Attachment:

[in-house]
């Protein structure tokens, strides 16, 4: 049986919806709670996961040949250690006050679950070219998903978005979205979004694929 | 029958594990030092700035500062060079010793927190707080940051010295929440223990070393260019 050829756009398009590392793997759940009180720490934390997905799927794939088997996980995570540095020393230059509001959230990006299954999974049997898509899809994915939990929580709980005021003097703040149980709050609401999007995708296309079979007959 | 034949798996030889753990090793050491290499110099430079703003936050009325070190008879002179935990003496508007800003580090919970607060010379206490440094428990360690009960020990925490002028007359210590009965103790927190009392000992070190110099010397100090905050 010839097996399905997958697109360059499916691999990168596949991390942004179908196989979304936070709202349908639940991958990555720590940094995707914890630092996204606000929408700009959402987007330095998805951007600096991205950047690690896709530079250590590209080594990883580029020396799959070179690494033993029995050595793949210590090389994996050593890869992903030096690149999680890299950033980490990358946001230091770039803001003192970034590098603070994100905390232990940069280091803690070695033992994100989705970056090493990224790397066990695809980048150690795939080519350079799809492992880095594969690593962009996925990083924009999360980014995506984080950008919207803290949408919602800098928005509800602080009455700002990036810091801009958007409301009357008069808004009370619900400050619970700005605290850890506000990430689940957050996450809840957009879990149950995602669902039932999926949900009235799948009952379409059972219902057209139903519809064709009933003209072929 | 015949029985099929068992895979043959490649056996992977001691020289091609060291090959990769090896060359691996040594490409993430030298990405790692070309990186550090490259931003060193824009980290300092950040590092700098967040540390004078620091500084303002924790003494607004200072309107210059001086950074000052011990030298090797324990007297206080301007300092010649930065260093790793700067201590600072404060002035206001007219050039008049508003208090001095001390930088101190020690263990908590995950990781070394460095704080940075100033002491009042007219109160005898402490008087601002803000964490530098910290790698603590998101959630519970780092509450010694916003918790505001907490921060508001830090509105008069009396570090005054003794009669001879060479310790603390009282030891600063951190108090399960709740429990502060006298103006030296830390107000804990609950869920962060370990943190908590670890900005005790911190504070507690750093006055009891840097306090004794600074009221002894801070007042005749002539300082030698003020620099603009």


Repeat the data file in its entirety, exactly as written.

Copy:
[in-house]
């Protein structure tokens, strides 16, 4: 049986919806709670996961040949250690006050679950070219998903978005979205979004694929 | 029958594990030092700035500062060079010793927190707080940051010295929440223990070393260019 050829756009398009590392793997759940009180720490934390997905799927794939088997996980995570540095020393230059509001959230990006299954999974049997898509899809994915939990929580709980005021003097703040149980709050609401999007995708296309079979007959 | 034949798996030889753990090793050491290499110099430079703003936050009325070190008879002179935990003496508007800003580090919970607060010379206490440094428990360690009960020990925490002028007359210590009965103790927190009392000992070190110099010397100090905050 010839097996399905997958697109360059499916691999990168596949991390942004179908196989979304936070709202349908639940991958990555720590940094995707914890630092996204606000929408700009959402987007330095998805951007600096991205950047690690896709530079250590590209080594990883580029020396799959070179690494033993029995050595793949210590090389994996050593890869992903030096690149999680890299950033980490990358946001230091770039803001003192970034590098603070994100905390232990940069280091803690070695033992994100989705970056090493990224790397066990695809980048150690795939080519350079799809492992880095594969690593962009996925990083924009999360980014995506984080950008919207803290949408919602800098928005509800602080009455700002990036810091801009958007409301009357008069808004009370619900400050619970700005605290850890506000990430689940957050996450809840957009879990149950995602669902039932999926949900009235799948009952379409059972219902057209139903519809064709009933003209072929 | 015949029985099929068992895979043959490649056996992977001691020289091609060291090959990769090896060359691996040594490409993430030298990405790692070309990186550090490259931003060193824009980290300092950040590092700098967040540390004078620091500084303002924790003494607004200072309107210059001086950074000052011990030298090797324990007297206080301007300092010649930065260093790793700067201590600072404060002035206001007219050039008049508003208090001095001390930088101190020690263990908590995950990781070394460095704080940075100033002491009042007219109160005898402490008087601002803000964490530098910290790698603590998101959630519970780092509450010694916003918790505001907490921060508001830090509105008069009396570090005054003794009669001879060479310790603390009282030891600063951190108090399960709740429990502060006298103006030296830390107000804990609950869920962060370990943190908590670890900005005790911190504070507690750093006055009891840097306090004794600074009221002894801070007042005749002539300082030698003020620099603009």